Are White Knights Scalable? 5 Ways to Share the Knowledge (and Glory)

I am always surprised how work gets done. Sometimes teams have detailed implementation plans and follow them to the letter with proper resource management and contingencies built in. But, unfortunately, I see more and more work being accomplished on the backs of the few…the heroes…the white knights atop their horses coming to save the day as only they know how.

You know these people. They are the ones everyone calls. They serve on every cross-functional committee. They may be on the company’s HiPo list. They wear more hats than the Mad Hatter.

For Knowledge Management professionals, we like to identify these white knights and feverishly document what they know or how they approach problems in hopes of spreading that know-how to others so that we become less dependent on them and more productive across levels and departmental lines.

But, what happens when they don’t want to share because they love their “hero” status? Or, they are recognized and rewarded for being the best time and time again?  Or, what do you do when an organization grows dependent on their heroes and doesn’t know any other way of doing things?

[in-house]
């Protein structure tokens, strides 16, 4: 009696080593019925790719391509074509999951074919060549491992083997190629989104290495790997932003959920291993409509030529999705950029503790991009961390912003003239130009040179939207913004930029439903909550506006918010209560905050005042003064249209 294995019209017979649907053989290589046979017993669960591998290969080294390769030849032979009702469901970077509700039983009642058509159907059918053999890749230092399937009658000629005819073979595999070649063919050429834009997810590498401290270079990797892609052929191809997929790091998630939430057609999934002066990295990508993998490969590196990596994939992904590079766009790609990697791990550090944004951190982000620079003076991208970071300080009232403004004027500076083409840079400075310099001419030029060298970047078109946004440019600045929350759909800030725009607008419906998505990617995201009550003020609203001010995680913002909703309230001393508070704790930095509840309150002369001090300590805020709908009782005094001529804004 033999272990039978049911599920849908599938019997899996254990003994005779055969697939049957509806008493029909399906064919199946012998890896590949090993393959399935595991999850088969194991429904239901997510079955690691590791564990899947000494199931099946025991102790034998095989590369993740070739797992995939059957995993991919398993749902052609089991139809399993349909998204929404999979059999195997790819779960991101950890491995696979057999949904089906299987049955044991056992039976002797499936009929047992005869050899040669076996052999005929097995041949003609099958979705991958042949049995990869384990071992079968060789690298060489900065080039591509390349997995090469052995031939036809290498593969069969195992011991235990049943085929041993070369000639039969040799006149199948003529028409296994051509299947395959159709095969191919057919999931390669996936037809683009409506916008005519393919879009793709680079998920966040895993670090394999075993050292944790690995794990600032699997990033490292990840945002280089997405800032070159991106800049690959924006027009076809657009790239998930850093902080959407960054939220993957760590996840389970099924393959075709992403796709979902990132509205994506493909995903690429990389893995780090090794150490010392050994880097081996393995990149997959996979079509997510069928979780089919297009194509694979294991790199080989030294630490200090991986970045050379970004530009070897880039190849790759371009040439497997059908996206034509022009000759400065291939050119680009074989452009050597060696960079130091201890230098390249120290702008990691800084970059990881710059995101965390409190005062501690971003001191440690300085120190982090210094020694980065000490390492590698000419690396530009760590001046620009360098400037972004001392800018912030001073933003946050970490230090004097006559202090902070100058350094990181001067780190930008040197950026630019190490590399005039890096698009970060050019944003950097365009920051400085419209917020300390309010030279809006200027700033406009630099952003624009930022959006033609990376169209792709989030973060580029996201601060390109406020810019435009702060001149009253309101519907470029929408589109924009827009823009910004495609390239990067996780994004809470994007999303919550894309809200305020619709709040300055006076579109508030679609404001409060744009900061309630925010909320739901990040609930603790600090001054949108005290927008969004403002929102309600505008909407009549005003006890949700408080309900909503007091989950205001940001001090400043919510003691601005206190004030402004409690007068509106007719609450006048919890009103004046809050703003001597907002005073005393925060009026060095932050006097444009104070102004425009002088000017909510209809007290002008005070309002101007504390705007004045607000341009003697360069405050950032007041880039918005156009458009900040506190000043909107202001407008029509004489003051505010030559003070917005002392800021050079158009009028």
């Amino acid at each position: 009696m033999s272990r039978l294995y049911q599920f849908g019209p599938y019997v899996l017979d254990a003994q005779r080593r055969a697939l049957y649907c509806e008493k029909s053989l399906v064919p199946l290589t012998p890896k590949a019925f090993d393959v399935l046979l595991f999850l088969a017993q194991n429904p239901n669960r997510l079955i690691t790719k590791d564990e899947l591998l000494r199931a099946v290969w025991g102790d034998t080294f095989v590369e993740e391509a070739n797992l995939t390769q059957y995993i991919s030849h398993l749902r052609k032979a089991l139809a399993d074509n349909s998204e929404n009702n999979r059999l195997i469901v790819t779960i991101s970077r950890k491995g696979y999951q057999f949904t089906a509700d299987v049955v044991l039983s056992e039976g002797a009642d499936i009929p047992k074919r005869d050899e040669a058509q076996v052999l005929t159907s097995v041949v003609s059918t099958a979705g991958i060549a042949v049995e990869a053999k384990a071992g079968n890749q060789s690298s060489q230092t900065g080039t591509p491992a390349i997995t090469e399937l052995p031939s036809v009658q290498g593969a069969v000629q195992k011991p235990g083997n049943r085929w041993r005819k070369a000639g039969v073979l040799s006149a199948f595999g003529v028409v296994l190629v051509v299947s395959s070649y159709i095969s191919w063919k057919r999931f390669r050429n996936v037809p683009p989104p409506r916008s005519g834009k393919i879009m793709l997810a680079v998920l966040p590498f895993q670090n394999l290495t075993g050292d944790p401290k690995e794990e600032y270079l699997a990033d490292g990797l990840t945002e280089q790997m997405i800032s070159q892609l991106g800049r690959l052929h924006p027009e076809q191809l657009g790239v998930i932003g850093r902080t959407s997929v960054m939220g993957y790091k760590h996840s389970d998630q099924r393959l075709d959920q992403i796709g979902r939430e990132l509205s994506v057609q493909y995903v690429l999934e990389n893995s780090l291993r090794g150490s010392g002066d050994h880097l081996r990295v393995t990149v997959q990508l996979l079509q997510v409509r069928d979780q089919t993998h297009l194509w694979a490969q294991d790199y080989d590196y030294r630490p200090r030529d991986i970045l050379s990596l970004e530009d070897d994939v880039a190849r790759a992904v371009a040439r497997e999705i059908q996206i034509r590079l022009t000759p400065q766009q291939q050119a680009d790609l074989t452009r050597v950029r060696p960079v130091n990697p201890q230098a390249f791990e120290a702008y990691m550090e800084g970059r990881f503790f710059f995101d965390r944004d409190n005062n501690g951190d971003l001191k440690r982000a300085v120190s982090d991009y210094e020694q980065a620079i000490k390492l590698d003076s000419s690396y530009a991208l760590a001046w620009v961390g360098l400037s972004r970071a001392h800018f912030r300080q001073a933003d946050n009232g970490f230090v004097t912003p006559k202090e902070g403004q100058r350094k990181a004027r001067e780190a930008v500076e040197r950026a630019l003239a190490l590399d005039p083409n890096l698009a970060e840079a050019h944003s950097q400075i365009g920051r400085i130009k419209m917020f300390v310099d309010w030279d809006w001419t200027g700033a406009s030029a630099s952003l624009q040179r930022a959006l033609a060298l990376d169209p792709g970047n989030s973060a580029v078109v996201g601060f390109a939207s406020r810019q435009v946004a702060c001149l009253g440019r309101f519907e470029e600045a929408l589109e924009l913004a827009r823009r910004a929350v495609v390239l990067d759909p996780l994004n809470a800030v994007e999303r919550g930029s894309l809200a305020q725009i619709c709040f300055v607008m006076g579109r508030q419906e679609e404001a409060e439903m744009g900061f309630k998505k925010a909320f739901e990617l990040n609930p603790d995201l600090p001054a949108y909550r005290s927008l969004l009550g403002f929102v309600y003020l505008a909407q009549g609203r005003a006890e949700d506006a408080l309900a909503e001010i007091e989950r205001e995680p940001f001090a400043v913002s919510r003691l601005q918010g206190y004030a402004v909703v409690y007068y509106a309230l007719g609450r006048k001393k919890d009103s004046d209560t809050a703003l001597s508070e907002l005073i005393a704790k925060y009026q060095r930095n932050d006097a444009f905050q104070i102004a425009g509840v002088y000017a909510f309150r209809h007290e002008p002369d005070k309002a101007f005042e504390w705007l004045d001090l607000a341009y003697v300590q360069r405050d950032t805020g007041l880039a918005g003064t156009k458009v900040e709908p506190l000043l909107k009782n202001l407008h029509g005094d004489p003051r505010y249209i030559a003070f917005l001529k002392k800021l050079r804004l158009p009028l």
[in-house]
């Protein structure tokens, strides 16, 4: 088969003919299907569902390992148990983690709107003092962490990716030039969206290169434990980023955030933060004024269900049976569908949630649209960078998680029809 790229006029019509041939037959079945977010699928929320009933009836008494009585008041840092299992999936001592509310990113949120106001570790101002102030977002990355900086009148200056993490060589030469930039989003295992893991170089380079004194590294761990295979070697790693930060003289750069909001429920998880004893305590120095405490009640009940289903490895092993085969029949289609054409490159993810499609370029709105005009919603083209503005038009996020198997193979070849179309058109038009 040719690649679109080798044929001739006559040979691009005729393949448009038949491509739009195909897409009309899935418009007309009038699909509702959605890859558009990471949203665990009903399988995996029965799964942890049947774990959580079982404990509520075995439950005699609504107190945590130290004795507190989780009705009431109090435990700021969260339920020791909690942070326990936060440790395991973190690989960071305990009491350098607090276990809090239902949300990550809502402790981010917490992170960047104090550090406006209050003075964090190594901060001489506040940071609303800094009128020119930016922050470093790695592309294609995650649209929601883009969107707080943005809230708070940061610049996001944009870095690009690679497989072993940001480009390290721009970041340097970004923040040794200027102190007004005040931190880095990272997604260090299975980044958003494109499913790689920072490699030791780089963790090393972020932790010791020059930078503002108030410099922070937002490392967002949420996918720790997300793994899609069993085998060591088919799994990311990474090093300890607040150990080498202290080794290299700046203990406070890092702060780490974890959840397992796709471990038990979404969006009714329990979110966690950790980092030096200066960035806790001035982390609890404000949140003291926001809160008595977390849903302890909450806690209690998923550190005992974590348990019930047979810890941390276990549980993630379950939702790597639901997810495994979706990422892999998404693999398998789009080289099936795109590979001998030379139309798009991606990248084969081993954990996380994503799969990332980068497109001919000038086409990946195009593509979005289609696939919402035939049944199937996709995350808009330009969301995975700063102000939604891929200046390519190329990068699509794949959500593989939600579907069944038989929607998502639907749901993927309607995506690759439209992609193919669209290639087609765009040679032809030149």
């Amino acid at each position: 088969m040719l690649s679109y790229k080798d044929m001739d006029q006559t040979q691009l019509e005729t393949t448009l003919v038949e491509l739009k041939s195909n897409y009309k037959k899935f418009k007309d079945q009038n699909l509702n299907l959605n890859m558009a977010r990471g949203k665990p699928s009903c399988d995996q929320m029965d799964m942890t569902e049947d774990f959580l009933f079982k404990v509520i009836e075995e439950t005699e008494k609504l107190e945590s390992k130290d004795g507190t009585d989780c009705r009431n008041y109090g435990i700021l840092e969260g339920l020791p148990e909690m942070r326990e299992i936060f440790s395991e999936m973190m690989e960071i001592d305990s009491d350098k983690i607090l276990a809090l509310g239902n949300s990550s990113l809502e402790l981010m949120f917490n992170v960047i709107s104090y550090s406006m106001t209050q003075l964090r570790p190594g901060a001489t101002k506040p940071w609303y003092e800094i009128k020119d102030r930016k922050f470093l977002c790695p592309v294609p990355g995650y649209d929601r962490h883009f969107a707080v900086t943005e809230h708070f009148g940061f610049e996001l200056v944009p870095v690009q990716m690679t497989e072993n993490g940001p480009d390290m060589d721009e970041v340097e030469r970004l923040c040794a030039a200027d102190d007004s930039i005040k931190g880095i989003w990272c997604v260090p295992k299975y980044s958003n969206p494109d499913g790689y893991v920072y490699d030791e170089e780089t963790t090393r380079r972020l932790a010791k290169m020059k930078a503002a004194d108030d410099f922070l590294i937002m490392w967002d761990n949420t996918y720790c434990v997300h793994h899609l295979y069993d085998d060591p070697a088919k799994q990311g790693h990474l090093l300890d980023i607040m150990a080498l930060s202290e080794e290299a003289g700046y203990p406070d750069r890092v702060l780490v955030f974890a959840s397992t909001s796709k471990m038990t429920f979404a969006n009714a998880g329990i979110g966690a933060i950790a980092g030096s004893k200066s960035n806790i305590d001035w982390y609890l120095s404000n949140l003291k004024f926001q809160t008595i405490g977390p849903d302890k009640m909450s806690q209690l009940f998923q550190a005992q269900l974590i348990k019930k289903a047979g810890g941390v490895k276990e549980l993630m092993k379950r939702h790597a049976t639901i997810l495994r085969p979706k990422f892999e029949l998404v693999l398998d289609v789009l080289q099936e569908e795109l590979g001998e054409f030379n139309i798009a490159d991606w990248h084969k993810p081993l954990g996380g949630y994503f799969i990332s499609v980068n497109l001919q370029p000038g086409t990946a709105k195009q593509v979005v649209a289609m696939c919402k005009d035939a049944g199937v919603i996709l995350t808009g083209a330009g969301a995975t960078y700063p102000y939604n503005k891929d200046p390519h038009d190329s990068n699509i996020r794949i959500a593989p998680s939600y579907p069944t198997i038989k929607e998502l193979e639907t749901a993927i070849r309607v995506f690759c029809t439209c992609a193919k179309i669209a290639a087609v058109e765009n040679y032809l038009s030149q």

1. Put them center stage. Yes. You heard me correctly. Celebrate knighthood by recognizing them and asking them to share their stories and secrets. Some knights like to talk about themselves so put that PR skill to good use. Get them on video, on stage, on a webcast/podcast to talk about their keys to success.
  2. Change the game. Sometimes we reward our knights with more committees, more special projects. This has always confused me. Instead of burying them in more work, ask them what they would like to do or how they would like to contribute. You may be surprised. They may want to sit out a round and give someone else an opportunity. Or, they may want to pick the cross-functional efforts that they help. Or, they may want a weekend off.